University of Oulu

Kujala, U., Palviainen, T., Pesonen, P., Waller, K., Sillanpää, E., Niemelä, M., Kangas, M., Vähä-Ypyä, H., Sievänen, H., Korpelainen, R., Jämsä, T., Männikkö, M., Kaprio, J. (2020) Polygenic Risk Scores and Physical Activity, Medicine & Science in Sports & Exercise: July 2020 - Volume 52 - Issue 7 - p 1518-1524 doi: 10.1249/MSS.0000000000002290

Polygenic risk scores and physical activity

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Author: Kujala, Urho M.1; Palviainen, Teemu2; Pesonen, Paula3;
Organizations: 1Faculty of Sport and Health Sciences, University of Jyväskylä, Jyväskylä, FINLAND
2Institute for Molecular Medicine Finland, Helsinki, FINLAND
3Northern Finland Birth Cohorts, Infrastructure for Population Studies, Faculty of Medicine, University of Oulu, Oulu, FINLAND
4Gerontology Research Center, Faculty of Sport and Health Sciences, University of Jyväskylä, Jyväskylä, FINLAND
5Research Unit of Medical Imaging, Physics and Technology, University of Oulu, Oulu, FINLAND
6The UKK Institute for Health Promotion Research, Tampere, FINLAND
7Medical Research Center, Oulu University Hospital and University of Oulu, Oulu, FINLAND
8Oulu Deaconess Institute Foundation Sr., Department of Sports and Exercise Medicine, Oulu, FINLAND
9Center for Life Course Health Research, University of Oulu, Oulu, FINLAND
10Department of Diagnostic Radiology, Oulu University Hospital, Oulu, FINLAND
11Department of Public Health, University of Helsinki, Helsinki, FINLAND
Format: article
Version: published version
Access: open
Online Access: PDF Full Text (PDF, 0.3 MB)
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Language: English
Published: Wolters Kluwer, 2020
Publish Date: 2020-09-04


Purpose: Polygenic risk scores (PRS) summarize genome-wide genotype data into a single variable that produces an individual-level risk score for genetic liability. PRS has been used for prediction of chronic diseases and some risk factors. As PRS has been studied less for physical activity (PA), we constructed PRS for PA and studied how much variation in PA can be explained by this PRS in independent population samples.

Methods: We calculated PRS for self-reported and objectively measured PA using UK Biobank genome-wide association study summary statistics, and analyzed how much of the variation in self-reported (MET-hours per day) and measured (steps and moderate-to-vigorous PA minutes per day) PA could be accounted for by the PRS in the Finnish Twin Cohorts (FTC; N = 759–11,528) and the Northern Finland Birth Cohort 1966 (NFBC1966; N = 3263–4061). Objective measurement of PA was done with wrist-worn accelerometer in UK Biobank and NFBC1966 studies, and with hip-worn accelerometer in the FTC.

Results: The PRS accounted from 0.07% to 1.44% of the variation (R2) in the self-reported and objectively measured PA volumes (P value range = 0.023 to <0.0001) in the FTC and NFBC1966. For both self-reported and objectively measured PA, individuals in the highest PRS deciles had significantly (11%–28%) higher PA volumes compared with the lowest PRS deciles (P value range = 0.017 to <0.0001).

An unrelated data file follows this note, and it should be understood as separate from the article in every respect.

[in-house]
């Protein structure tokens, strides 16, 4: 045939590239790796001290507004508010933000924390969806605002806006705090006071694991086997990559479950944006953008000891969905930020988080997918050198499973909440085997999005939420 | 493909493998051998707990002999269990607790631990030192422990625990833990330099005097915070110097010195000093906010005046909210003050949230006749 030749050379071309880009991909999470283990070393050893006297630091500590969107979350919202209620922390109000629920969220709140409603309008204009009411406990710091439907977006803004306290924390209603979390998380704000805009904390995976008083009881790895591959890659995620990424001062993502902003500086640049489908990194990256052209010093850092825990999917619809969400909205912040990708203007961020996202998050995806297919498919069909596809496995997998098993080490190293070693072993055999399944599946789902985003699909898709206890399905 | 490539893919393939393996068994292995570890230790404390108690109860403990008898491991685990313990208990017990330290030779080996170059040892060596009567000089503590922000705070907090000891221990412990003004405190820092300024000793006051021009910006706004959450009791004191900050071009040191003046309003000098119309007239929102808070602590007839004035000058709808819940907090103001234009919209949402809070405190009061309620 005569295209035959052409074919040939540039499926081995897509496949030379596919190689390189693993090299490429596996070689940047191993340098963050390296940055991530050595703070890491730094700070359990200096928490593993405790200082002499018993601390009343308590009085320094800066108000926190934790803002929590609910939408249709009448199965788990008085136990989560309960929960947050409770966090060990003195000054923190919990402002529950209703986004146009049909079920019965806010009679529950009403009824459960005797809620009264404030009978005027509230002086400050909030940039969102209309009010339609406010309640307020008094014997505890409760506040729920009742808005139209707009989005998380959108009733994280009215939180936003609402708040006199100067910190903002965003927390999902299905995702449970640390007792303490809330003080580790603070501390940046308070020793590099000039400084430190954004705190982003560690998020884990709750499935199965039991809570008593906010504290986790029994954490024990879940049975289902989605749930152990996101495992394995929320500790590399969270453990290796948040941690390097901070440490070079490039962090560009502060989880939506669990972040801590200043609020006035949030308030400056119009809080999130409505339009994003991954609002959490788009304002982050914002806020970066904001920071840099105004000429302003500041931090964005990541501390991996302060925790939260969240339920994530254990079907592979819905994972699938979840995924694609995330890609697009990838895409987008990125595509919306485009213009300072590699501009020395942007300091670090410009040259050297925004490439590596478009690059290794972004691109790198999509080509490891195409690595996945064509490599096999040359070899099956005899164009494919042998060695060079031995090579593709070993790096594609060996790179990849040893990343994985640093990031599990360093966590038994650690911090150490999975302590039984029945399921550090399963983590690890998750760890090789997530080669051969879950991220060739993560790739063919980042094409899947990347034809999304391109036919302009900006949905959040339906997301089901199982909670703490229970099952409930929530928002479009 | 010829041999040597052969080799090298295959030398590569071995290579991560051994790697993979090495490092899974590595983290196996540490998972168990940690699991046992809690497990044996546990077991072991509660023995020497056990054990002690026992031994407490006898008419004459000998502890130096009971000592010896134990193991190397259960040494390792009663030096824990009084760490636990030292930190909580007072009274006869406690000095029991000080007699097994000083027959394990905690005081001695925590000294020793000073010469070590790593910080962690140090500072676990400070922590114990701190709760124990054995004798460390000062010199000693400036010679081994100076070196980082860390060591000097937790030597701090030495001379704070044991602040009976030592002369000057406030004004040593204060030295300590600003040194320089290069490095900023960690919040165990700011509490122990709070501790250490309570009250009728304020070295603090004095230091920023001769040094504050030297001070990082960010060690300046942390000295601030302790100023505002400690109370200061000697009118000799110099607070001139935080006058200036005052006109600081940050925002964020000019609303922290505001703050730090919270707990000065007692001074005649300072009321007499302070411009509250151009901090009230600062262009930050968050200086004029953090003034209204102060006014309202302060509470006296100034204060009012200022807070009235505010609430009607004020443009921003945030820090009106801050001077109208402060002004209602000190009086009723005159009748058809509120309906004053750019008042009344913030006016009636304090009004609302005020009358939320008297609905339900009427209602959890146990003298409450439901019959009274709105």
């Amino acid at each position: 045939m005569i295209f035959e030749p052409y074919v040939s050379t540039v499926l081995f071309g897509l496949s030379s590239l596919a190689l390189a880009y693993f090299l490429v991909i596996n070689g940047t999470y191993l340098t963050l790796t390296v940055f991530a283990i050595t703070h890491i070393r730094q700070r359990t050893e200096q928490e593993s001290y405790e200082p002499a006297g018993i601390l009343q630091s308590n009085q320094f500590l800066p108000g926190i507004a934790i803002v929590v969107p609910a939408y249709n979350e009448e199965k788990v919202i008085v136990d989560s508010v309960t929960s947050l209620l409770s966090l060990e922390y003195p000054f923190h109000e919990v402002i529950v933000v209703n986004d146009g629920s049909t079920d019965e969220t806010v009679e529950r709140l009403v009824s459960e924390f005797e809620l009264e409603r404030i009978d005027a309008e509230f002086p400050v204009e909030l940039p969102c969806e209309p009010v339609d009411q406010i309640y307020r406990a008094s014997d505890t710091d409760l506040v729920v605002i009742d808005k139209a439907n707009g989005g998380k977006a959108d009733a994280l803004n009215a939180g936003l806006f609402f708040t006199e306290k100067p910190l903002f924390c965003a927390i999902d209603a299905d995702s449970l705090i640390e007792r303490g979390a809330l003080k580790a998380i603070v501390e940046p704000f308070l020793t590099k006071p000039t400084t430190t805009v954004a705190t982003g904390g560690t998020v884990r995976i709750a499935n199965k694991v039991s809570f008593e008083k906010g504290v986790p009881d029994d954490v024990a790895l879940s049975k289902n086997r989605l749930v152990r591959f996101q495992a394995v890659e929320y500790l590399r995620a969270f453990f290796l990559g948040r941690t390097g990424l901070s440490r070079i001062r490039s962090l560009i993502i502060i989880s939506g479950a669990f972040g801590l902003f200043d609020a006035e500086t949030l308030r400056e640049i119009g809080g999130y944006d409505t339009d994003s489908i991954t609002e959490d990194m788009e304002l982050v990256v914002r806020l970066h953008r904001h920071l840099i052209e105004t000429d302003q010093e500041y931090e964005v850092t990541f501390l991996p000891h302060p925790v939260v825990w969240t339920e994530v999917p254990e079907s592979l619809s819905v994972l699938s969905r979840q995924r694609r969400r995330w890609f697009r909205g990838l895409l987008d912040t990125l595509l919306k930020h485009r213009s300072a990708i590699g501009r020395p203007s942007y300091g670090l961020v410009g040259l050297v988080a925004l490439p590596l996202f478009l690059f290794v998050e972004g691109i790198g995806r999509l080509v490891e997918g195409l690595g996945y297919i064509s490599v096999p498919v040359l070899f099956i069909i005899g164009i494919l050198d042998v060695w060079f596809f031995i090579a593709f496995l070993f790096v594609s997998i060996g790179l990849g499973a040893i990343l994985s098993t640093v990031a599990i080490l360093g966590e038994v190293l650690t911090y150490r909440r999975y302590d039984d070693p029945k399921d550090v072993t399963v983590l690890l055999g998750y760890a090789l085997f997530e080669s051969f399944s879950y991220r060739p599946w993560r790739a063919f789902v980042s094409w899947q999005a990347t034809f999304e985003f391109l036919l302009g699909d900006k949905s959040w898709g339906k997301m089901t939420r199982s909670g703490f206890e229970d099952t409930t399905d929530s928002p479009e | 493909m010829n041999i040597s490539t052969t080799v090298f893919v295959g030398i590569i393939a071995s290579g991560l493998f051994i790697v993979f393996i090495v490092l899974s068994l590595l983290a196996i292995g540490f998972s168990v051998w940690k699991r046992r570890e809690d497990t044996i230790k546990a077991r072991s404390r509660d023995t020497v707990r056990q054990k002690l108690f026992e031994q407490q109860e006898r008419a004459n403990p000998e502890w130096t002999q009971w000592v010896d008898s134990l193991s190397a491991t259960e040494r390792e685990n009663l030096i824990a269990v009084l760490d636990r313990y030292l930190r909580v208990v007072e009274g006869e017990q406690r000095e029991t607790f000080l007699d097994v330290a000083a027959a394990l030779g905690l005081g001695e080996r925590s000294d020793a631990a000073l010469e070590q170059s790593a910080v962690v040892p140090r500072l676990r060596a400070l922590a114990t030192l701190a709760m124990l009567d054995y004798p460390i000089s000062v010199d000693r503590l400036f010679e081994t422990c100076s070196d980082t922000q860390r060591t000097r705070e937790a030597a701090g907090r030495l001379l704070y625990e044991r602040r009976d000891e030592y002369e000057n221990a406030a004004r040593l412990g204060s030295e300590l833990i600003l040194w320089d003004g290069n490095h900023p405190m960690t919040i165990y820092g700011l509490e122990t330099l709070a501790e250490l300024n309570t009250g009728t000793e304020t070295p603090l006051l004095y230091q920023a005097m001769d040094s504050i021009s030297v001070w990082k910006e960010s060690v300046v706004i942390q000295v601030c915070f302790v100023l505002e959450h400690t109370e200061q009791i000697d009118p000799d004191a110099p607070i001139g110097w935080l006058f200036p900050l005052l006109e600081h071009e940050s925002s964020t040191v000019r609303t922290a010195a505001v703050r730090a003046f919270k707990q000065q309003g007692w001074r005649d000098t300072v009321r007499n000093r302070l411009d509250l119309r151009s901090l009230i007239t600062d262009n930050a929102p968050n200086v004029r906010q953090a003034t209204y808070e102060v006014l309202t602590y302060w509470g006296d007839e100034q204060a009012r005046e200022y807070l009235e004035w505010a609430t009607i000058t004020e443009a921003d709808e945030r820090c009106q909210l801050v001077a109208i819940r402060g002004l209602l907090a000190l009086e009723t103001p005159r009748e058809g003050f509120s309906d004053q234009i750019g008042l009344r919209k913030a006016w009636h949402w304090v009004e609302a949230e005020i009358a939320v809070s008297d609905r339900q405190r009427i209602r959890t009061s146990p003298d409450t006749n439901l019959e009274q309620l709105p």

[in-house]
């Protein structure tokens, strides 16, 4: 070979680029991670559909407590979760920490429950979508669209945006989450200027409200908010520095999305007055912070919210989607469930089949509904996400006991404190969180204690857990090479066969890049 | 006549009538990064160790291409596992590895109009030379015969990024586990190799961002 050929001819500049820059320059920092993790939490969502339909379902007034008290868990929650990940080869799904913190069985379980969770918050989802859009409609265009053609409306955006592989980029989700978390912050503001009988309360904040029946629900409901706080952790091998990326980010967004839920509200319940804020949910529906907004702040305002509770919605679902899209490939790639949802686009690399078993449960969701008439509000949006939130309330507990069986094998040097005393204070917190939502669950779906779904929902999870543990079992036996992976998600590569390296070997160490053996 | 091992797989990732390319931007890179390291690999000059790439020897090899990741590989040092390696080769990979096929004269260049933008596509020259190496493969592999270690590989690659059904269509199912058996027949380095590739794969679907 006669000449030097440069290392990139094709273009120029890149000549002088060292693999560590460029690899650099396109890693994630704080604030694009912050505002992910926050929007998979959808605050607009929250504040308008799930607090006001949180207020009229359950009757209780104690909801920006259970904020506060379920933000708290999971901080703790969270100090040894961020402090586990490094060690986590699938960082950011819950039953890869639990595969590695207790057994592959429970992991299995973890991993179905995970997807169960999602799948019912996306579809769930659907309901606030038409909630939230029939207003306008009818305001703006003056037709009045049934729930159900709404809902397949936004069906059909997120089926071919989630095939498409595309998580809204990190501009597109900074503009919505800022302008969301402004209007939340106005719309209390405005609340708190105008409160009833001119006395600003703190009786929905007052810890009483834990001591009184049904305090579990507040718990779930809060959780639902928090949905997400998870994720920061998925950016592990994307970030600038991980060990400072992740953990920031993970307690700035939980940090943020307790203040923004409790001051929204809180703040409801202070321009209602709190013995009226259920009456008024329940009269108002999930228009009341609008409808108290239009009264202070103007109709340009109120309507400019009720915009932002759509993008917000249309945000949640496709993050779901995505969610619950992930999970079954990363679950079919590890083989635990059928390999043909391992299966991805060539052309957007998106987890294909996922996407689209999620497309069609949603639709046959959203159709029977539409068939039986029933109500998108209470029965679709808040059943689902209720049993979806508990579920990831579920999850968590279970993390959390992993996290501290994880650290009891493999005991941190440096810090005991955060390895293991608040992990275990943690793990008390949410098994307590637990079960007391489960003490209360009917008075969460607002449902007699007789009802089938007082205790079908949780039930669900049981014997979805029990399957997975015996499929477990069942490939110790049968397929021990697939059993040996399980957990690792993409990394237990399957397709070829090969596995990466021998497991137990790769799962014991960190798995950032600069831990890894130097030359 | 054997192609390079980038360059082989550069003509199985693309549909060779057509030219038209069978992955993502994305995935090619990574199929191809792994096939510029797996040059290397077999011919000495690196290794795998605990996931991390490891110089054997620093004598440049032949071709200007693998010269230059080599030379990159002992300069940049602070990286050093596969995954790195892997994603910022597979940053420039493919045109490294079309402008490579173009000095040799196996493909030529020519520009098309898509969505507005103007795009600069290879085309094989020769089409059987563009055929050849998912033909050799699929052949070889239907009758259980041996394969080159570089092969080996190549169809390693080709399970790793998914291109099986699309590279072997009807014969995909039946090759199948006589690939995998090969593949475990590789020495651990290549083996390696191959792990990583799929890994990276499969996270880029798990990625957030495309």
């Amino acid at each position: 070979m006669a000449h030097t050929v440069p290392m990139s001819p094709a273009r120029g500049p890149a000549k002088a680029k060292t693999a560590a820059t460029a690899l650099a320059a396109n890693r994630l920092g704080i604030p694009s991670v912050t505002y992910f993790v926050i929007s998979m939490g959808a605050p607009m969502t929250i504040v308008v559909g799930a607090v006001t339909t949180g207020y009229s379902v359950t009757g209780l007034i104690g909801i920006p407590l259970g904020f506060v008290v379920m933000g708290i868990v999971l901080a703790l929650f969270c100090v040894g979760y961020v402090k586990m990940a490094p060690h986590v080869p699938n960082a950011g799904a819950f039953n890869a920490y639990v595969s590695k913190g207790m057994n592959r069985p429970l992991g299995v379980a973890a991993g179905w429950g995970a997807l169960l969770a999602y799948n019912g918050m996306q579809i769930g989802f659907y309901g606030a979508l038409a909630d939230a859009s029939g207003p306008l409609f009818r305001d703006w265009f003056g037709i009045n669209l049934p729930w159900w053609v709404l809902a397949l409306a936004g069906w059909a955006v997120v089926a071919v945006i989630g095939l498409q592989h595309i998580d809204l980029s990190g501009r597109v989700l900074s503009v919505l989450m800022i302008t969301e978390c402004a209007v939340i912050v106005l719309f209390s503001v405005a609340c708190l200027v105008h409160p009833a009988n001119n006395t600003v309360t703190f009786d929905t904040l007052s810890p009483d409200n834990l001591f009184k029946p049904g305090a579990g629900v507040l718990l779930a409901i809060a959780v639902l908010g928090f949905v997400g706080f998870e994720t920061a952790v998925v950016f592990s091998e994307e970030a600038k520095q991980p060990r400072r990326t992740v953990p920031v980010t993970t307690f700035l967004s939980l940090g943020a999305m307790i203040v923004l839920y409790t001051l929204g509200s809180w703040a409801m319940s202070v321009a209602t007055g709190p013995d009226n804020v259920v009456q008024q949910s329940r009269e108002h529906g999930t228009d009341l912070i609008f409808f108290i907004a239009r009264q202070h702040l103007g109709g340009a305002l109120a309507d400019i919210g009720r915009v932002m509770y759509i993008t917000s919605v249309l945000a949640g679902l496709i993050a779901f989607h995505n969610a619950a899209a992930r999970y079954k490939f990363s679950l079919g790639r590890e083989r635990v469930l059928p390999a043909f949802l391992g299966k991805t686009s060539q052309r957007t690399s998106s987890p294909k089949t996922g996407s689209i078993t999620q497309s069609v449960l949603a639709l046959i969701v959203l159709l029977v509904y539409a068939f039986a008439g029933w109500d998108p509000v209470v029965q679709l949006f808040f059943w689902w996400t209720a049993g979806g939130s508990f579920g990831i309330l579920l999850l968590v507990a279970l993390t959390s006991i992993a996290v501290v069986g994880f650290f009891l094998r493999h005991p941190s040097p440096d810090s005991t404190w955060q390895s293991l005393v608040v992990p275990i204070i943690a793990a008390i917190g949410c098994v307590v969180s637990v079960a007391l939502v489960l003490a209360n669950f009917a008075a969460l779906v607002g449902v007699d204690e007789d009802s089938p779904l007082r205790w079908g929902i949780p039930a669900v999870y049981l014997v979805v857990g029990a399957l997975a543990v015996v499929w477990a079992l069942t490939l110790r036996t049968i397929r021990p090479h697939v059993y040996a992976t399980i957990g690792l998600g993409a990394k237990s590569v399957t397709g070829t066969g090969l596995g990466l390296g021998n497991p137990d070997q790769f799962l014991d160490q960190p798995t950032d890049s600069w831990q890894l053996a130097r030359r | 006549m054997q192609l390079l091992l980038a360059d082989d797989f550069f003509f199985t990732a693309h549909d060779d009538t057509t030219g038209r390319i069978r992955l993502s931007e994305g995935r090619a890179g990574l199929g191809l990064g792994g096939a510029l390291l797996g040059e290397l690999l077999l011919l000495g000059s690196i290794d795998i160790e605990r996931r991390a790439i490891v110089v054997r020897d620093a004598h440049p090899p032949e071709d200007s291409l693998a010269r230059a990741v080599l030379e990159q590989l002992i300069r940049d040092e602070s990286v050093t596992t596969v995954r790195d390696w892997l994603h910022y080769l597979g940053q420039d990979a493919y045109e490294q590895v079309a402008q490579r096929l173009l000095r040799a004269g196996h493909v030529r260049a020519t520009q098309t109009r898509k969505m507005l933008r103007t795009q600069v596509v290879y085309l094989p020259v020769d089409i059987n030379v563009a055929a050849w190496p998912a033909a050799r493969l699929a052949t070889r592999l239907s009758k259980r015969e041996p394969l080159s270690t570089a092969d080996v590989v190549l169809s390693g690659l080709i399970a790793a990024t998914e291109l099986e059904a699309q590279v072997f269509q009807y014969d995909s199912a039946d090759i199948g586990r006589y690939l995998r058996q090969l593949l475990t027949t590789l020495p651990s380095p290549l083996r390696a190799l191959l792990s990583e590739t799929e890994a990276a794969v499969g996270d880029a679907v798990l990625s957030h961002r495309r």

Conclusions: PA is a multifactorial phenotype, and the PRS constructed based on UK Biobank results accounted for statistically significant but overall small proportion of the variation in PA in the Finnish cohorts. Using identical methods to assess PA and including less common and rare variants in the construction of PRS may increase the proportion of PA explained by the PRS.

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Series: Medicine & science in sports & exercise
ISSN: 0195-9131
ISSN-E: 1530-0315
ISSN-L: 0195-9131
Volume: 52
Issue: 7
Pages: 1518 - 1524
DOI: 10.1249/MSS.0000000000002290
Type of Publication: A1 Journal article – refereed
Field of Science: 1184 Genetics, developmental biology, physiology
315 Sport and fitness sciences
Funding: Financial support of this work included the Finnish Ministry of Education and Culture (grant OKM/56/626/2013 to U. M. K.), European Regional Development Fund (grant number 539/2010 A31592), Ministry of Education and Culture in Finland (grant numbers OKM/86/626/2014, OKM/43/626/2015, OKM/17/626/2016, OKM/54/626/2019 to R. K. and T. J.). NFBC1966 data collection at 46 y received financial support from the University of Oulu (grant no. 24000692) and Oulu University Hospital (grant no. 24301140). Phenotype and genotype data collection in the twin cohort has been supported by the Wellcome Trust Sanger Institute, the Broad Institute, ENGAGE – European Network for Genetic and Genomic Epidemiology, FP7-HEALTH-F4-2007, grant agreement number 201413, National Institute of Alcohol Abuse and Alcoholism (grants AA-12502, AA-00145, and AA-09203 to R. J. Rose and AA15416 and K02AA018755 to D. M. Dick), and the Academy of Finland (grants 100499, 205585, 118555, 141054, 264146, 308248, and 312073 to J. K.). J. K. has been supported by the Academy of Finland (grants 265240, 263278, 308248, 312073). The funding sources had no roles in the study design, collection, analysis, or interpretations of the data or in the publication process.
Copyright information: © 2020 The Author(s). Published by Wolters Kluwer Health, Inc. on behalf of the American College of Sports Medicine. This is an open-access article distributed under the terms of the Creative Commons Attribution-Non Commercial-No Derivatives License 4.0 (CCBY-NC-ND), where it is permissible to download and share the work provided it is properly cited. The work cannot be changed in any way or used commercially without permission from the journal.